BUFFALO, N.Y. — The Buffalo Teachers Federation has called for a delay in submitting plans for reopening schools this fall. As of right now, those plans are due by Saturday.
The reason for the delay, according to a statement issued Wednesday night, focuses on safety during the COVID-19 pandemic.
"We are considering educational issues and plans that, if not done correctly, will result in the loss of lives and permanent physical harm to students, parents, school staff and the community, as well as the deadly spread of the COVID-19 virus," BTF president Phil Rumore said in the statement.
The teachers federation is seeking specific details when it comes to plans, how they will be implemented, and when they will be done.
Among the questions the Buffalo Teachers Federation asked:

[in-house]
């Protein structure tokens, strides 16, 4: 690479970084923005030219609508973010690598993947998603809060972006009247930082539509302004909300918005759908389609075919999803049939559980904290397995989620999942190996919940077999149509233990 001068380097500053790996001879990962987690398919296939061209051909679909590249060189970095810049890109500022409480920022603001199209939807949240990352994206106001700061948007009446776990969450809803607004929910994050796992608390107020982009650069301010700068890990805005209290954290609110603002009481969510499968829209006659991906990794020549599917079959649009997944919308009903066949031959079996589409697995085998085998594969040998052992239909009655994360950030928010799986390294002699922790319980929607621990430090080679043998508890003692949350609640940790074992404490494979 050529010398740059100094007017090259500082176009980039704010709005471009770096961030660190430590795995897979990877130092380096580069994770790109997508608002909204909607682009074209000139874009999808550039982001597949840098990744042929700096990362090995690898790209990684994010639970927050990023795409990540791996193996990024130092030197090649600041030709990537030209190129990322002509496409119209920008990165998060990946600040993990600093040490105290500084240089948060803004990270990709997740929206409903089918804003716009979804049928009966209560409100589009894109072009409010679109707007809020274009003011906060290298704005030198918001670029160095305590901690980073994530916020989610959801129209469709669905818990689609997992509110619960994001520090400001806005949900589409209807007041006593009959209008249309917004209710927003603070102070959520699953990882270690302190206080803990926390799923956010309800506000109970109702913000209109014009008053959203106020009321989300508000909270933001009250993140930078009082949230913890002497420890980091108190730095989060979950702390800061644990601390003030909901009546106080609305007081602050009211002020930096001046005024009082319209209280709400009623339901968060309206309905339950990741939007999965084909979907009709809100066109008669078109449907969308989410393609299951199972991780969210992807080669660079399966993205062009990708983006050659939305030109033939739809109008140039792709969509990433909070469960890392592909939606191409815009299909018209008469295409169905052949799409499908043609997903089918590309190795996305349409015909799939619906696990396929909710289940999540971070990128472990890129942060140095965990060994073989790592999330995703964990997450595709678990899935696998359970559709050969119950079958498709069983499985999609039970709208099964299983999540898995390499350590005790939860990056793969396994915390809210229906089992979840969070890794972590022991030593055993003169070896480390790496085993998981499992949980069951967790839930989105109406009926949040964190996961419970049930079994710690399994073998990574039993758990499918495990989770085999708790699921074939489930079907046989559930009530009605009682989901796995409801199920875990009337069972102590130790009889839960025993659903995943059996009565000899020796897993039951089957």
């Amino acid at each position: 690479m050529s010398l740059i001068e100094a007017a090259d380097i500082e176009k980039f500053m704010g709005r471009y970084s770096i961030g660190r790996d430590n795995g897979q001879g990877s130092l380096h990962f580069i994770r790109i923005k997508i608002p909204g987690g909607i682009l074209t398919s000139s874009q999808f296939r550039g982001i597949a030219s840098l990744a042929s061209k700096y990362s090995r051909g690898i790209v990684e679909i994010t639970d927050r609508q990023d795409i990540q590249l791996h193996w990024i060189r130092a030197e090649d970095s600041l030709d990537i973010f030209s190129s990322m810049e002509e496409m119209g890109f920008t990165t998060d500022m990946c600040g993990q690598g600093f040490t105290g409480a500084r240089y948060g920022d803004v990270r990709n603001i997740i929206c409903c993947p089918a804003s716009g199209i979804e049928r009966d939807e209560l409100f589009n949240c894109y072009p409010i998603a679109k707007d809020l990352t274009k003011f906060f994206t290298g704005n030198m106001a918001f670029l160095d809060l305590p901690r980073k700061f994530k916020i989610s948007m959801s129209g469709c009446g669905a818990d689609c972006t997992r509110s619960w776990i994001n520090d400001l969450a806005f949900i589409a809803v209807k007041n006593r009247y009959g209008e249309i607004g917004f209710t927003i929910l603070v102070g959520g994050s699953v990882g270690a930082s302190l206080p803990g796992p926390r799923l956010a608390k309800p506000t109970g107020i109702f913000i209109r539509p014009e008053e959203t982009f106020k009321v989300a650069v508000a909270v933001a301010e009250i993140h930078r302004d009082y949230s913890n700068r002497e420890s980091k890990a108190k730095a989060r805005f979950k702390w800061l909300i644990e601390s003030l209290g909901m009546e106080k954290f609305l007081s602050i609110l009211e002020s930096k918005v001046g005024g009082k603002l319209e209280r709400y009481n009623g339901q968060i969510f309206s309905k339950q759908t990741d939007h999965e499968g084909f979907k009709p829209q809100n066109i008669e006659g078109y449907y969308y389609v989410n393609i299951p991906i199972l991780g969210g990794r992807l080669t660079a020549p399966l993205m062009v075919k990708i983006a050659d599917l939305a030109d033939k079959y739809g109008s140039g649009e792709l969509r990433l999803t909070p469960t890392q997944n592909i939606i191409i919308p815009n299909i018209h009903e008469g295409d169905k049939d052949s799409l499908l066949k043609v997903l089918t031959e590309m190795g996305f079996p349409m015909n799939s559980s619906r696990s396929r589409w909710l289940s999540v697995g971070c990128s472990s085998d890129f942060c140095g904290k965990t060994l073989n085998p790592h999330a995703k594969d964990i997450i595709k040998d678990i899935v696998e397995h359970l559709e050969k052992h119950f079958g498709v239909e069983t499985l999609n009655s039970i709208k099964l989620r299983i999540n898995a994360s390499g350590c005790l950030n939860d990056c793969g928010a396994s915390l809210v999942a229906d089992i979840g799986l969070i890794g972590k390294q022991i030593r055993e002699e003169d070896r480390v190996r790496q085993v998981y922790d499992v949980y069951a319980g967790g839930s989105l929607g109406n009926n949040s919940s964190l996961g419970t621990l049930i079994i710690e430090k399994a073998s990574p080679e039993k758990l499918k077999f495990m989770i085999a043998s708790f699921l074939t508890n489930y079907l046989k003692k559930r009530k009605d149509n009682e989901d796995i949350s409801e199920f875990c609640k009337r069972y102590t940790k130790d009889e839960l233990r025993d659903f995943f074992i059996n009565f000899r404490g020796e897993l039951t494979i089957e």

- How and how often are schools going to be sanitized and not just cleaned?
- What are the exact schedules for instruction?
- How will students and staff be assured that each student’s temperature is taken each day?
- What will be done if a student purposely takes off their mask?
- How will students who need to use the bathroom be assisted or monitored?
- What are the procedures when someone contracts the virus?
- Will there be a nurse in all buildings at all times? What if one is not?
- How will the plans be monitored and adjusted?
- How will art, music, and physical education classes be conducted?
- How is safety ensured when students take their masks off to eat?
The Buffalo Teachers Federation claims that that the school district's reopening committees met six times, with the length of those meetings being between 60 and 90 minutes.
It also wants the curriculum to be revised for distance learning, citing the possibility of a pause from in-school learning should something arise.
Rumore told 2 On Your Side last week that the Buffalo Teachers Federation can collaborate with the Buffalo Public School District to develop procedures and to address the concerns raised by teachers, parents, staff, and students.
"We're willing to work with the district to do it," he said. "We need to. But it doesn't seem like there's any interest in having people work together. Looks like they're just gonna make their decisions downtown."